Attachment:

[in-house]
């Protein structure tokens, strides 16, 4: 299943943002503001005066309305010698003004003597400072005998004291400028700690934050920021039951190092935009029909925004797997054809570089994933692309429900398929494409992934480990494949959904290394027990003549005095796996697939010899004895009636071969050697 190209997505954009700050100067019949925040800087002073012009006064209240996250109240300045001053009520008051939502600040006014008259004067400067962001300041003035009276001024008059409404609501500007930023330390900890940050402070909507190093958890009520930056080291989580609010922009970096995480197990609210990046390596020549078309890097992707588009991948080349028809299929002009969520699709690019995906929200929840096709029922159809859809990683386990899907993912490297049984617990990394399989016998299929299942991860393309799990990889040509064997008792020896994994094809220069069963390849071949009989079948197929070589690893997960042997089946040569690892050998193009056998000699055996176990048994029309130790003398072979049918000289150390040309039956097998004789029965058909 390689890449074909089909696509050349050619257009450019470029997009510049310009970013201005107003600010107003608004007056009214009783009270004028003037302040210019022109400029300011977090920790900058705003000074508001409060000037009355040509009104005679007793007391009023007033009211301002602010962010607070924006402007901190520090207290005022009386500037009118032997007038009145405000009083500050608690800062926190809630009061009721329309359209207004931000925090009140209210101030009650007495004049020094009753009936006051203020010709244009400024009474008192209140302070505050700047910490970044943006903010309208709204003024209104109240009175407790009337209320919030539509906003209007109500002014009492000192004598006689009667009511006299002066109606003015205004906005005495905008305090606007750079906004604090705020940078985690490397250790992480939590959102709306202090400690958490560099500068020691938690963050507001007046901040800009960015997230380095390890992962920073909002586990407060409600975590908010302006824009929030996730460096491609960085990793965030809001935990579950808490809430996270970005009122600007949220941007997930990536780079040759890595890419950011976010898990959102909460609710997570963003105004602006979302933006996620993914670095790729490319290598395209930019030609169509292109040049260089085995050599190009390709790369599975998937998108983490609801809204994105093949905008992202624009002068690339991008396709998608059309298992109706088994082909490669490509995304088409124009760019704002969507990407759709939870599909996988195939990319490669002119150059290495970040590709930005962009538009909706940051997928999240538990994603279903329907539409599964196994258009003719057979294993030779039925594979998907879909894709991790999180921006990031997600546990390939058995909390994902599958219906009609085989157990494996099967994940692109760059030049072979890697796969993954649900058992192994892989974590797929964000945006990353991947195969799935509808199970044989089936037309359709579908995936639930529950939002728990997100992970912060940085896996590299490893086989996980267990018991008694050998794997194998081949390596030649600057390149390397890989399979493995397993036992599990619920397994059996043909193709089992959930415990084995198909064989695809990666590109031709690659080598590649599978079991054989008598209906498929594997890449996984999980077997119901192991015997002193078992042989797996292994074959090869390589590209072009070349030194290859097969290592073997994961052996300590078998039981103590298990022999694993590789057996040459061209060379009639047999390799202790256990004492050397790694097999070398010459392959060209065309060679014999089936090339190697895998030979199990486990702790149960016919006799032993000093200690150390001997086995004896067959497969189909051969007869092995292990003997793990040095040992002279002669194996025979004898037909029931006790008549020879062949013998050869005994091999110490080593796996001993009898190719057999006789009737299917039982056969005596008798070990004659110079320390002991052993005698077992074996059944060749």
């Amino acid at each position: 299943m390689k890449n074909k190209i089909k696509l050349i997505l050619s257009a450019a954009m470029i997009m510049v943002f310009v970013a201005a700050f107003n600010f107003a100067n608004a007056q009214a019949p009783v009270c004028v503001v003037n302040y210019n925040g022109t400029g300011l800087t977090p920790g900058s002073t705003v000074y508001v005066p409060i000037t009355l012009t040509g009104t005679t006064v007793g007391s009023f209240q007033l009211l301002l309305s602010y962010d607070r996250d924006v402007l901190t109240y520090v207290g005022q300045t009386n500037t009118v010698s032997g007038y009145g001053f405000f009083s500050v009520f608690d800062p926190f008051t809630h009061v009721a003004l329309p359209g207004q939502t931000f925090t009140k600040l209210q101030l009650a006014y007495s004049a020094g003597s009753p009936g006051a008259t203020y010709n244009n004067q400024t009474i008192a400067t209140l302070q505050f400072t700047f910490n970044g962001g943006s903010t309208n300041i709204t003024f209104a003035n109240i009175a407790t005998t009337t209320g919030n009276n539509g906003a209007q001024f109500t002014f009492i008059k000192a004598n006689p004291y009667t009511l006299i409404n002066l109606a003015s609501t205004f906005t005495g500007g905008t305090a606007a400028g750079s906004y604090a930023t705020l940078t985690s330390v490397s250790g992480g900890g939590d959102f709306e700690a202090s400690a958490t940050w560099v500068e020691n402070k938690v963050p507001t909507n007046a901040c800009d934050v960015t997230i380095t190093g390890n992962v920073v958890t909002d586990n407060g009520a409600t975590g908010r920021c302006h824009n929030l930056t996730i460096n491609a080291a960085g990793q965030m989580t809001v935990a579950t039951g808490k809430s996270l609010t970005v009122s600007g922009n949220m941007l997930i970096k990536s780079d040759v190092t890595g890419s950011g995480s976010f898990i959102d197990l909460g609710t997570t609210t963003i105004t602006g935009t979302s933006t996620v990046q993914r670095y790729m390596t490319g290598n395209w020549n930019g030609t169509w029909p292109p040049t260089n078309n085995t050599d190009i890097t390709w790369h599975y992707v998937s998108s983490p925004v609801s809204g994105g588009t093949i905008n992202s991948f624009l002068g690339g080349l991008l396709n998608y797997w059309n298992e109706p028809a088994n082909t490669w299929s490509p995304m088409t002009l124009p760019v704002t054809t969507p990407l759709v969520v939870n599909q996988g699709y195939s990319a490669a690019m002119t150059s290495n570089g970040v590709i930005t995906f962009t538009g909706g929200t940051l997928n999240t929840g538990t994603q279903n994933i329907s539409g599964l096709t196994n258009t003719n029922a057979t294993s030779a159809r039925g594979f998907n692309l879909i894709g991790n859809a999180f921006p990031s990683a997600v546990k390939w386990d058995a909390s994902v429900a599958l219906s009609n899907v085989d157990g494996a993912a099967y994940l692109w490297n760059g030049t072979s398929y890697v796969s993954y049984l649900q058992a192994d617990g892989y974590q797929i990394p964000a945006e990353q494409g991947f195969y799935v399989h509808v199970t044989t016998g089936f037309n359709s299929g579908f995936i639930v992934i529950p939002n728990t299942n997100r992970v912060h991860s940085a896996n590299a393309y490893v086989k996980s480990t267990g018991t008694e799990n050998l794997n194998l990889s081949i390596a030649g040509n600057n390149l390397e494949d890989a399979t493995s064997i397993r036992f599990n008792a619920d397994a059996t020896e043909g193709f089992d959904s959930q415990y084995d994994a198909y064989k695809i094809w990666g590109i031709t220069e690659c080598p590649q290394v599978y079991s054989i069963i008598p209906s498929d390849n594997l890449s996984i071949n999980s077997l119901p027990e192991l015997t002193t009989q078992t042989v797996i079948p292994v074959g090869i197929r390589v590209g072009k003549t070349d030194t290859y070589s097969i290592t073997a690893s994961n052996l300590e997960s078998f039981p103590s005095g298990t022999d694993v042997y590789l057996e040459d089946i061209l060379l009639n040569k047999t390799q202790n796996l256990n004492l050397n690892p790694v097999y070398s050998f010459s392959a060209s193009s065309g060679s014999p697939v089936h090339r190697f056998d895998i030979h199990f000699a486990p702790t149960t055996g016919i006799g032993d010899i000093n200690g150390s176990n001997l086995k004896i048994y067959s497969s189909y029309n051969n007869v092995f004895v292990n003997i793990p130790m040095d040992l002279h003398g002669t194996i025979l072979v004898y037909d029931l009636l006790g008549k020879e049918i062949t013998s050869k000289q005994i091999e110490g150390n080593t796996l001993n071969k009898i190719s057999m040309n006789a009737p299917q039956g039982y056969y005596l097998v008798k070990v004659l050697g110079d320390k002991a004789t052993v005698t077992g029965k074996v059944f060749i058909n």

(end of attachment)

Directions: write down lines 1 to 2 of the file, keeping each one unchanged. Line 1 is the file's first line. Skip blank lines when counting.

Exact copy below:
[in-house]
């Protein structure tokens, strides 16, 4: 299943943002503001005066309305010698003004003597400072005998004291400028700690934050920021039951190092935009029909925004797997054809570089994933692309429900398929494409992934480990494949959904290394027990003549005095796996697939010899004895009636071969050697 190209997505954009700050100067019949925040800087002073012009006064209240996250109240300045001053009520008051939502600040006014008259004067400067962001300041003035009276001024008059409404609501500007930023330390900890940050402070909507190093958890009520930056080291989580609010922009970096995480197990609210990046390596020549078309890097992707588009991948080349028809299929002009969520699709690019995906929200929840096709029922159809859809990683386990899907993912490297049984617990990394399989016998299929299942991860393309799990990889040509064997008792020896994994094809220069069963390849071949009989079948197929070589690893997960042997089946040569690892050998193009056998000699055996176990048994029309130790003398072979049918000289150390040309039956097998004789029965058909 390689890449074909089909696509050349050619257009450019470029997009510049310009970013201005107003600010107003608004007056009214009783009270004028003037302040210019022109400029300011977090920790900058705003000074508001409060000037009355040509009104005679007793007391009023007033009211301002602010962010607070924006402007901190520090207290005022009386500037009118032997007038009145405000009083500050608690800062926190809630009061009721329309359209207004931000925090009140209210101030009650007495004049020094009753009936006051203020010709244009400024009474008192209140302070505050700047910490970044943006903010309208709204003024209104109240009175407790009337209320919030539509906003209007109500002014009492000192004598006689009667009511006299002066109606003015205004906005005495905008305090606007750079906004604090705020940078985690490397250790992480939590959102709306202090400690958490560099500068020691938690963050507001007046901040800009960015997230380095390890992962920073909002586990407060409600975590908010302006824009929030996730460096491609960085990793965030809001935990579950808490809430996270970005009122600007949220941007997930990536780079040759890595890419950011976010898990959102909460609710997570963003105004602006979302933006996620993914670095790729490319290598395209930019030609169509292109040049260089085995050599190009390709790369599975998937998108983490609801809204994105093949905008992202624009002068690339991008396709998608059309298992109706088994082909490669490509995304088409124009760019704002969507990407759709939870599909996988195939990319490669002119150059290495970040590709930005962009538009909706940051997928999240538990994603279903329907539409599964196994258009003719057979294993030779039925594979998907879909894709991790999180921006990031997600546990390939058995909390994902599958219906009609085989157990494996099967994940692109760059030049072979890697796969993954649900058992192994892989974590797929964000945006990353991947195969799935509808199970044989089936037309359709579908995936639930529950939002728990997100992970912060940085896996590299490893086989996980267990018991008694050998794997194998081949390596030649600057390149390397890989399979493995397993036992599990619920397994059996043909193709089992959930415990084995198909064989695809990666590109031709690659080598590649599978079991054989008598209906498929594997890449996984999980077997119901192991015997002193078992042989797996292994074959090869390589590209072009070349030194290859097969290592073997994961052996300590078998039981103590298990022999694993590789057996040459061209060379009639047999390799202790256990004492050397790694097999070398010459392959060209065309060679014999089936090339190697895998030979199990486990702790149960016919006799032993000093200690150390001997086995004896067959497969189909051969007869092995292990003997793990040095040992002279002669194996025979004898037909029931006790008549020879062949013998050869005994091999110490080593796996001993009898190719057999006789009737299917039982056969005596008798070990004659110079320390002991052993005698077992074996059944060749």